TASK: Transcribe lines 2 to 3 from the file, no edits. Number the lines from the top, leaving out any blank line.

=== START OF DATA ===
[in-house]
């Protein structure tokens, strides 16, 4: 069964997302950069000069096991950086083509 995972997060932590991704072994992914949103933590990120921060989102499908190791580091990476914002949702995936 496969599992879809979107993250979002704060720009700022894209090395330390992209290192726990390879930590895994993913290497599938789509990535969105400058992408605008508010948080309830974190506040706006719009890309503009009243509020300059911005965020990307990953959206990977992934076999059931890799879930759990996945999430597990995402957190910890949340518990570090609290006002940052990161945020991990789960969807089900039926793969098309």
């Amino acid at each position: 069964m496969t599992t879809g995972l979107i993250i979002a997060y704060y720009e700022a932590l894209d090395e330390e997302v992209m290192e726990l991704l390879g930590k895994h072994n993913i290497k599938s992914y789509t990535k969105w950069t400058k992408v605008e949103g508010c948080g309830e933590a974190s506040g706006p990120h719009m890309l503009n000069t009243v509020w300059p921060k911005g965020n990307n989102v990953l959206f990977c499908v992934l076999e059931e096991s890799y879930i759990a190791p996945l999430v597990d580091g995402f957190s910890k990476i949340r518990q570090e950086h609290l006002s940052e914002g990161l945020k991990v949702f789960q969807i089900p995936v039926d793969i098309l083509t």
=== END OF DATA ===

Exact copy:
């Protein structure tokens, strides 16, 4: 069964997302950069000069096991950086083509 995972997060932590991704072994992914949103933590990120921060989102499908190791580091990476914002949702995936 496969599992879809979107993250979002704060720009700022894209090395330390992209290192726990390879930590895994993913290497599938789509990535969105400058992408605008508010948080309830974190506040706006719009890309503009009243509020300059911005965020990307990953959206990977992934076999059931890799879930759990996945999430597990995402957190910890949340518990570090609290006002940052990161945020991990789960969807089900039926793969098309």
């Amino acid at each position: 069964m496969t599992t879809g995972l979107i993250i979002a997060y704060y720009e700022a932590l894209d090395e330390e997302v992209m290192e726990l991704l390879g930590k895994h072994n993913i290497k599938s992914y789509t990535k969105w950069t400058k992408v605008e949103g508010c948080g309830e933590a974190s506040g706006p990120h719009m890309l503009n000069t009243v509020w300059p921060k911005g965020n990307n989102v990953l959206f990977c499908v992934l076999e059931e096991s890799y879930i759990a190791p996945l999430v597990d580091g995402f957190s910890k990476i949340r518990q570090e950086h609290l006002s940052e914002g990161l945020k991990v949702f789960q969807i089900p995936v039926d793969i098309l083509t």